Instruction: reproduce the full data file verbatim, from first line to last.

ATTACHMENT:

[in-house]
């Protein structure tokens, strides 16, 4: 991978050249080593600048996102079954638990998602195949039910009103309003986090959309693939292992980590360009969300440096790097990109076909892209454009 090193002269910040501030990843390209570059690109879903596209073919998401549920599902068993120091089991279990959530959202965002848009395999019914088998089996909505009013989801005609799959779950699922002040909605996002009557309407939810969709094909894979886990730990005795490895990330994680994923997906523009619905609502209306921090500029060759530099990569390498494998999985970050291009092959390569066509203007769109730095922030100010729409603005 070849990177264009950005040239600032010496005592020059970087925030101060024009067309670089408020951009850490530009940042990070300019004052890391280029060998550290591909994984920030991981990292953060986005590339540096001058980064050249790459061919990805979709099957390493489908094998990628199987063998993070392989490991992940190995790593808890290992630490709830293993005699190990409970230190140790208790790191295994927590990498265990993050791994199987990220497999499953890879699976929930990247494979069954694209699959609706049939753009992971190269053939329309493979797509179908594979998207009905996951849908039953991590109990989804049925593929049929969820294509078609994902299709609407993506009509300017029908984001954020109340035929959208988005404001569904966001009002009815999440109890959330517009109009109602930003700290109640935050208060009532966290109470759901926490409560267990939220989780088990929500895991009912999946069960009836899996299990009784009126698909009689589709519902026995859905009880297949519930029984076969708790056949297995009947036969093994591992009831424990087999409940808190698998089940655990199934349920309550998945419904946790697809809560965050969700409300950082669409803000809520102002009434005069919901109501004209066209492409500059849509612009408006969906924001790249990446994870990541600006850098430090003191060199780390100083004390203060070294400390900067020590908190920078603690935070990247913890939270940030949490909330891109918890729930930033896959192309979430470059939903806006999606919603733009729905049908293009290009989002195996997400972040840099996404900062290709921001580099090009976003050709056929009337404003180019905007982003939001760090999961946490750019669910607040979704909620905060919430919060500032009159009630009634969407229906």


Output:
[in-house]
């Protein structure tokens, strides 16, 4: 991978050249080593600048996102079954638990998602195949039910009103309003986090959309693939292992980590360009969300440096790097990109076909892209454009 090193002269910040501030990843390209570059690109879903596209073919998401549920599902068993120091089991279990959530959202965002848009395999019914088998089996909505009013989801005609799959779950699922002040909605996002009557309407939810969709094909894979886990730990005795490895990330994680994923997906523009619905609502209306921090500029060759530099990569390498494998999985970050291009092959390569066509203007769109730095922030100010729409603005 070849990177264009950005040239600032010496005592020059970087925030101060024009067309670089408020951009850490530009940042990070300019004052890391280029060998550290591909994984920030991981990292953060986005590339540096001058980064050249790459061919990805979709099957390493489908094998990628199987063998993070392989490991992940190995790593808890290992630490709830293993005699190990409970230190140790208790790191295994927590990498265990993050791994199987990220497999499953890879699976929930990247494979069954694209699959609706049939753009992971190269053939329309493979797509179908594979998207009905996951849908039953991590109990989804049925593929049929969820294509078609994902299709609407993506009509300017029908984001954020109340035929959208988005404001569904966001009002009815999440109890959330517009109009109602930003700290109640935050208060009532966290109470759901926490409560267990939220989780088990929500895991009912999946069960009836899996299990009784009126698909009689589709519902026995859905009880297949519930029984076969708790056949297995009947036969093994591992009831424990087999409940808190698998089940655990199934349920309550998945419904946790697809809560965050969700409300950082669409803000809520102002009434005069919901109501004209066209492409500059849509612009408006969906924001790249990446994870990541600006850098430090003191060199780390100083004390203060070294400390900067020590908190920078603690935070990247913890939270940030949490909330891109918890729930930033896959192309979430470059939903806006999606919603733009729905049908293009290009989002195996997400972040840099996404900062290709921001580099090009976003050709056929009337404003180019905007982003939001760090999961946490750019669910607040979704909620905060919430919060500032009159009630009634969407229906």